The NCAA suspended Syracuse University's head basketball coach Jim Boeheim Friday after a multi-year investigation concluded that his players were the subjects of academic misconduct, improper benefits and drug-policy failures.
Aside from Boeheim's suspension of nine conference games next season, the program has been put on probation for five years and will have 12 scholarships stripped over the next four years.
Although Syracuse has been struggling this season, Boeheim himself is — correct that, was — the second most-winning coach in NCAA history. The NCAA also forced Boeheim to vacate 108 wins, moving Boeheim down from second to sixth in terms of total wins.
What's most interesting about this suspension, and many others similar to Boeheim's, is what little impact these penalties have on the program as a whole.
"People think what will happen is schools will now recruit the lesser athlete but the better student — they don't do that. They're not going to recruit the lesser athlete; they are going to recruit the best athlete. That's what they're trying to do," ESPN analyst Jay Bilas said.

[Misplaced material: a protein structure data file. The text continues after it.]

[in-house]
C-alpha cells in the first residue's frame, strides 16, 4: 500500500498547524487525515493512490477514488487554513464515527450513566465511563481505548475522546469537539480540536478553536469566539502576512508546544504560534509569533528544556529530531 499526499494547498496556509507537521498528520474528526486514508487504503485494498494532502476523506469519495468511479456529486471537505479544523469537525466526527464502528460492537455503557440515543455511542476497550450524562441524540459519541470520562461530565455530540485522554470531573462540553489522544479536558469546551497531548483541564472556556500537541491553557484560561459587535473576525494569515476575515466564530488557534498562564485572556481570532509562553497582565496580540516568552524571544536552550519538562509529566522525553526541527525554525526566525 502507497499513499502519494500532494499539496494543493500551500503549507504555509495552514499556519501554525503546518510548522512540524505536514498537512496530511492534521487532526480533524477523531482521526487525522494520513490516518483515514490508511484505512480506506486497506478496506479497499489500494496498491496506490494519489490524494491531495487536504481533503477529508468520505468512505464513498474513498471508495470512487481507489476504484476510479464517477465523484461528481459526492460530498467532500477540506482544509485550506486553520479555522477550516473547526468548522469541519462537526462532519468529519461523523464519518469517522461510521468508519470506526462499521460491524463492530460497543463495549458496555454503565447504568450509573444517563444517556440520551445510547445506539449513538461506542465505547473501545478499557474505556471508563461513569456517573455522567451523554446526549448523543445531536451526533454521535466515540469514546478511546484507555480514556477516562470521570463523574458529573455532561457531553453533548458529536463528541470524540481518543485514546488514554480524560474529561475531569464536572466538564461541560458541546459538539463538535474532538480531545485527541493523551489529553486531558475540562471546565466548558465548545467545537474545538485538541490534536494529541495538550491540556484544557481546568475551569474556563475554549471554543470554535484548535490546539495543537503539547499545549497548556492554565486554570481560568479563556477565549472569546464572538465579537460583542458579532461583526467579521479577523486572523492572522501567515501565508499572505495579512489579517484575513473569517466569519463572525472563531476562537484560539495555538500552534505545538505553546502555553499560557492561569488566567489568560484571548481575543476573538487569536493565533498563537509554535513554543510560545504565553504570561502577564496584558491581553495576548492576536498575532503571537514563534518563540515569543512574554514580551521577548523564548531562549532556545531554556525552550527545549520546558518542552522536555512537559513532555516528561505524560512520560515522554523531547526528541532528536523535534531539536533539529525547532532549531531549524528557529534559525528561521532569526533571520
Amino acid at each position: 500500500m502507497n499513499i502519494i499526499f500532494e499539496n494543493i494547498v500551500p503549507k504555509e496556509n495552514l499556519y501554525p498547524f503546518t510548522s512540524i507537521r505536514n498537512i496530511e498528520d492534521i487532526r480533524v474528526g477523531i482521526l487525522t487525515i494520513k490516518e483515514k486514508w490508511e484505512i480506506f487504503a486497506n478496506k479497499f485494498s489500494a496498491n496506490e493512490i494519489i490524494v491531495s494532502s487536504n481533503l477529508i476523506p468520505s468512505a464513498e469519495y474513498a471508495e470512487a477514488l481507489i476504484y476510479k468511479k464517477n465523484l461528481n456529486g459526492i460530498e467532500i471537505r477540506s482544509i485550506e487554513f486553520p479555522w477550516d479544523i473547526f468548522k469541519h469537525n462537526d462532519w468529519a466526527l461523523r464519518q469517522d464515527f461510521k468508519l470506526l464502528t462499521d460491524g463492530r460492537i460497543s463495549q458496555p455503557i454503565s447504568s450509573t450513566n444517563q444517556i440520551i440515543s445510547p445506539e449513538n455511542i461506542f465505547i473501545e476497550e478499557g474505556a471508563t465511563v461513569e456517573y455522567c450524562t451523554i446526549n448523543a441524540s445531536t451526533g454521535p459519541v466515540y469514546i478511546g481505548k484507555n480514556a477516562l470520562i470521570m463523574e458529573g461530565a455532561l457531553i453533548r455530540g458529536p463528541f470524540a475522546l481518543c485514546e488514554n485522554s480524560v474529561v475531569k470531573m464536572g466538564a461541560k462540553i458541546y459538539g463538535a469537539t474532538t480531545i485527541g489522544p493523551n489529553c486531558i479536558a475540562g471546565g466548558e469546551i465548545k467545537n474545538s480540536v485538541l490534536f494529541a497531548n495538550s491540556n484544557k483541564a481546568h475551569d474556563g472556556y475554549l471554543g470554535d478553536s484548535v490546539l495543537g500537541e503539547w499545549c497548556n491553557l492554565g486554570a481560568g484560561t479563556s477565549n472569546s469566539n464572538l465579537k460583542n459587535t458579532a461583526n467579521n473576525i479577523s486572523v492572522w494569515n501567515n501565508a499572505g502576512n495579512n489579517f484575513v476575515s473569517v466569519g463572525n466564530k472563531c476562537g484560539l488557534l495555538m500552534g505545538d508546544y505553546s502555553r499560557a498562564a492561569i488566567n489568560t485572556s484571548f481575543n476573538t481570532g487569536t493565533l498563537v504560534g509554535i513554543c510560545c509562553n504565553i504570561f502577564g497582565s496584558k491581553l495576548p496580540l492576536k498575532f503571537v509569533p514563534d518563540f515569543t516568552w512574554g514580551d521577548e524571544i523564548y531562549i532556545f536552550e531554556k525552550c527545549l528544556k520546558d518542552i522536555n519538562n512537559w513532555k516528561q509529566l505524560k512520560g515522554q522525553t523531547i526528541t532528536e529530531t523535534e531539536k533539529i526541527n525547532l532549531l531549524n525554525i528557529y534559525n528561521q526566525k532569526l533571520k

You don't have to look very far back to see how irrelevant these types of penalties have been. Last year the UConn Huskies won the national championship while on their second year of probation and after being banned from the NCAA tournament the year before.
Other notable coaches like John Calipari, Bruce Pearl and Frank Haith have all been handed penalties from the NCAA and have found ways to shake off their punishments and continue to produce successful programs.
As one writer for Fox Sports puts it: "Boeheim is this week's victim. ... The message is abundantly clear, cheat as much as you want. The punishment will never fit the crime."
This video includes images from Getty Images.